Not long ago, it was believed that Google would prefer m.sites because they were specially optimized for mobile users, but that's certainly not the case today. Big G states "Google does not favor any particular URL format as long as they are all accessible to both Googlebot and Googlebot-Mobile."
The above link mentions the 2 most common misconfigurations: faulty redirects and smartphone-only errors.
Google reports it's a common error for sites that employ user agent detection and redirection to pages on a mobile domain to send users to the wrong URL, such as the home page. Because the user experience is so poor when you don't deliver the right page, Google advises it's better to redirect to a desktop page than to an irrelevant page.
Peter McLachlan, chief architect at Mobify cautions that using proxy vendors that rely on device databases contribute to these errors, as these databases are often incomplete, and there is no authority that mandates device manufacturers register with them. With thousands of devices in users' hands, going responsive is a safer bet for new and fringe devices.
404 pages are painful, but shutting mobile users out of content that exists on desktop is downright cruel. Common snafus include incorrect handling of Googlebot-Mobile (sending it to the feature phone page instead of smartphone, redirecting to desktop, creating an infinite loop of redirects), and (headsmack) making the smartphone-friendly page itself a 404.
But wait, there's more...Google hints that you should care about all their recommendations for optimizing the mobile experience.
Some video can't be played on smartphones (cough, Flash on iPhone). Google suggests standard HTML5 tags for video, steering clear of formats that are not supported by all mobile devices.
App download interstitials
It's tempting to pimp your app to visitors that hit your site from a smartphone, and it can be smart. But when your request is a splash page, or even lightbox overlay, you risk turning visitors (and Google) off.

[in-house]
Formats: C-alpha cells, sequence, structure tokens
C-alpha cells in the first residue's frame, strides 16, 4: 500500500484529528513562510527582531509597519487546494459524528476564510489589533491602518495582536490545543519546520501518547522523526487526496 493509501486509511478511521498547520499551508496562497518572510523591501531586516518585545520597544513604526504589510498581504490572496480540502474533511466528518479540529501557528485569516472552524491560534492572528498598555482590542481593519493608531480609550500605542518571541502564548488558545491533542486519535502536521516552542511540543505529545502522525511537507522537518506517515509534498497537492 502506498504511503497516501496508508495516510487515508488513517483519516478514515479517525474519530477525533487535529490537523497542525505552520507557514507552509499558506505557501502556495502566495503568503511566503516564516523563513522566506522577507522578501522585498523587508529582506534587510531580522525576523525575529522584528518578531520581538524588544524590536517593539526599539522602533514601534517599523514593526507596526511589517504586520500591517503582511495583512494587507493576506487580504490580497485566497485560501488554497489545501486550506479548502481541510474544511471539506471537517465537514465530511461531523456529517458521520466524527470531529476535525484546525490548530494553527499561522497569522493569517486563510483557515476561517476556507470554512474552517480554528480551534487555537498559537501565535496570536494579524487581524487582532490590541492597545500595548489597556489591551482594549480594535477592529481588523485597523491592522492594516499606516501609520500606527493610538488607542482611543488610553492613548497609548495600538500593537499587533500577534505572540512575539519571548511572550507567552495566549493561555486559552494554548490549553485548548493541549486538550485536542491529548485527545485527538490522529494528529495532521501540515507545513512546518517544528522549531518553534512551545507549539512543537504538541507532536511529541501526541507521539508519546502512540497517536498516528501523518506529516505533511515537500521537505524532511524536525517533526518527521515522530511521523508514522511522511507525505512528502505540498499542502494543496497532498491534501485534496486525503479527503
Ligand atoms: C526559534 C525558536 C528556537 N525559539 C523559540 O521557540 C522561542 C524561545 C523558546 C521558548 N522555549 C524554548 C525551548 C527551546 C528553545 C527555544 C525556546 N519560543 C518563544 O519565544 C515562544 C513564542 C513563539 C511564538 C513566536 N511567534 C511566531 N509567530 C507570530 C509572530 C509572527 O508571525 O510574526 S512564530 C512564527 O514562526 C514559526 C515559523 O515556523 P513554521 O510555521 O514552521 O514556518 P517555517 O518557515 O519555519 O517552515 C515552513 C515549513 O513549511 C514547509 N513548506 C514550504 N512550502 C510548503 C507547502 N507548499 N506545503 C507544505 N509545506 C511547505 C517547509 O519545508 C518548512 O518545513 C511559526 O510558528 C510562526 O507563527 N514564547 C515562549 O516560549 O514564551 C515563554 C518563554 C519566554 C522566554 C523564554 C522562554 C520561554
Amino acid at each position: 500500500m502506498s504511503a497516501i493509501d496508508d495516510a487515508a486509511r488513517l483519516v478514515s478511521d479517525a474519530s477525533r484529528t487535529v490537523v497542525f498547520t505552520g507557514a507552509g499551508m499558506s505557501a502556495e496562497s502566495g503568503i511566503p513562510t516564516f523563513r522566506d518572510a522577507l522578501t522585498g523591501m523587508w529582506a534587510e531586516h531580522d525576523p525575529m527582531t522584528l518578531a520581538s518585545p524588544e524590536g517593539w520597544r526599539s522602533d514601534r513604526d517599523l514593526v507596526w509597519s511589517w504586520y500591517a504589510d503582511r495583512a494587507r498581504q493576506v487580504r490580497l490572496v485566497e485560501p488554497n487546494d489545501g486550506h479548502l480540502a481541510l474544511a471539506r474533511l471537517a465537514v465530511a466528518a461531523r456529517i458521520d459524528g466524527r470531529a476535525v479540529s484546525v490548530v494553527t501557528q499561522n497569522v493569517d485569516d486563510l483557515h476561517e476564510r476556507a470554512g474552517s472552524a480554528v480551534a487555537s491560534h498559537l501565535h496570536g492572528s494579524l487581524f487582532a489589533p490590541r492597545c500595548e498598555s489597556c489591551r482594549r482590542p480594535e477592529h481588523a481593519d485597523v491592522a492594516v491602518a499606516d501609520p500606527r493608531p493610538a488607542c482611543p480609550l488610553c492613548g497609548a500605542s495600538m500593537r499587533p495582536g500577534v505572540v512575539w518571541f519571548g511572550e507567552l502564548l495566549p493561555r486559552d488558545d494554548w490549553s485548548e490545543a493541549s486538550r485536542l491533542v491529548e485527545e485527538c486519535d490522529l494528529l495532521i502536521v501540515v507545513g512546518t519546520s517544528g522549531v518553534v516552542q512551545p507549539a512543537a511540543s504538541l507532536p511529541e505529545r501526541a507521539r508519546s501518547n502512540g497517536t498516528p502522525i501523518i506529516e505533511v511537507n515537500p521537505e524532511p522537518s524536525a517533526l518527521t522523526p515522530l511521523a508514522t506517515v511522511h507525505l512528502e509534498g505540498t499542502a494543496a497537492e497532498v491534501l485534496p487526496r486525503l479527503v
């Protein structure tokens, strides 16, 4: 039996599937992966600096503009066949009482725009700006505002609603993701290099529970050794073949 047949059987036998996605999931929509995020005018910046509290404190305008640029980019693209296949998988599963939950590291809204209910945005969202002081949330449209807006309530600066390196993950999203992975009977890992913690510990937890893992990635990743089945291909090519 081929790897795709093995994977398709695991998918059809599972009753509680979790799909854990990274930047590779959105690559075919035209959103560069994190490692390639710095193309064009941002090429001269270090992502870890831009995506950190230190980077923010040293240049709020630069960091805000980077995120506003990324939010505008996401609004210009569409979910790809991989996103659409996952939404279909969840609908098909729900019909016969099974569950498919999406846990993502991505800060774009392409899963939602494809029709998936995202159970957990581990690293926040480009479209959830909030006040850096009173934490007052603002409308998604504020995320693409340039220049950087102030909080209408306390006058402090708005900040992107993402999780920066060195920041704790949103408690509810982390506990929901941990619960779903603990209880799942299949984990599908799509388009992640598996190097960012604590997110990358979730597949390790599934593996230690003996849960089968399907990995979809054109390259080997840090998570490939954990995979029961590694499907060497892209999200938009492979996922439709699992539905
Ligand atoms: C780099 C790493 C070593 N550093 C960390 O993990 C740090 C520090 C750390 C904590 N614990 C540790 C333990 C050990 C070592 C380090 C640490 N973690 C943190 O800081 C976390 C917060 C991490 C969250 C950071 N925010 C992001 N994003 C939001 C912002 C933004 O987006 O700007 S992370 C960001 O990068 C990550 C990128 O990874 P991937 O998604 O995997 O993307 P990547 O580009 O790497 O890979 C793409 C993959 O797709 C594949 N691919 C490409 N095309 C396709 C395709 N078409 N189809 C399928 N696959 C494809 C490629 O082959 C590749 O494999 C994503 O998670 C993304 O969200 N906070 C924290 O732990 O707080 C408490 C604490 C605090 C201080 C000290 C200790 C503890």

Some sites use the less disruptive method of showing a banner above or below content. So long as it's not disruptive to users, Google's cool with it (and recommends it).
Bad linking will get you in SEO trouble, and mobile offers a new way to mess up. Similar to the redirect issue, a common glitch is when a website allows users to switch from the mobile version to desktop, and vice versa, but points the link at an irrelevant page, like -- you got it -- the home page. Google crawls links. It'll catch you if you do this.
Slow loading pages
Just like on desktop, every second counts (though mobile users are reportedly willing to wait longer than the 2 second threshold for desktop, mobile users are often using flakier connections). While redirection can slow down page load, responsive sites can be slow if they're not optimized. (Heads up: next week we'll look at 5 ways to ensure your responsive pages are loading lightning quick).
Why Google recommends responsive design on smartphones and tablets
1. A single URL makes your pages easier to link to, share in social networks, email to other users and bookmark with tools like Google Bookmarks for users, and for Google's algorithms to assign indexing properties to.
2. Google's goal is to deliver the best quality results to users at all times. User-agent detection and redirection is not foolproof, and can degrade your site's user experience and increase page load time (though responsive sites, if not optimize for page load speed, can also frustrate users).
3. Googlebot has less work to do when your content lives on one URL. Rather than crawling your site multiple times with different user agents (and at different times), Google can efficiently keep up with your site, and keep indexed content consistent across devices.
Igor Faletski, CEO of Mobify suggests a fourth reason for a one-URL approach -- PPC. Google Adwords now treats tablets and desktop as one, leaving smartphones as the only device left in the mobile bucket. One URL is easier to maintain and scale in paid search campaigns.
To be clear, Google will not penalize you for not using responsive design. You may not even be penalized for doing one or more of the above (there's a difference between a penalty and just having less ranking power). It's also important to note Google doesn't play favorites with responsive sites, it recommends responsive because in some ways it's better for users and search bots. If you're not using responsive, maximize your mobile SEO by correcting any misconfigurations your mobile set up may have.
Join Linda Bustos at the Shop.org Merchandising Workshop July 16 for Mobile Commerce: Is Responsive Right for Retail?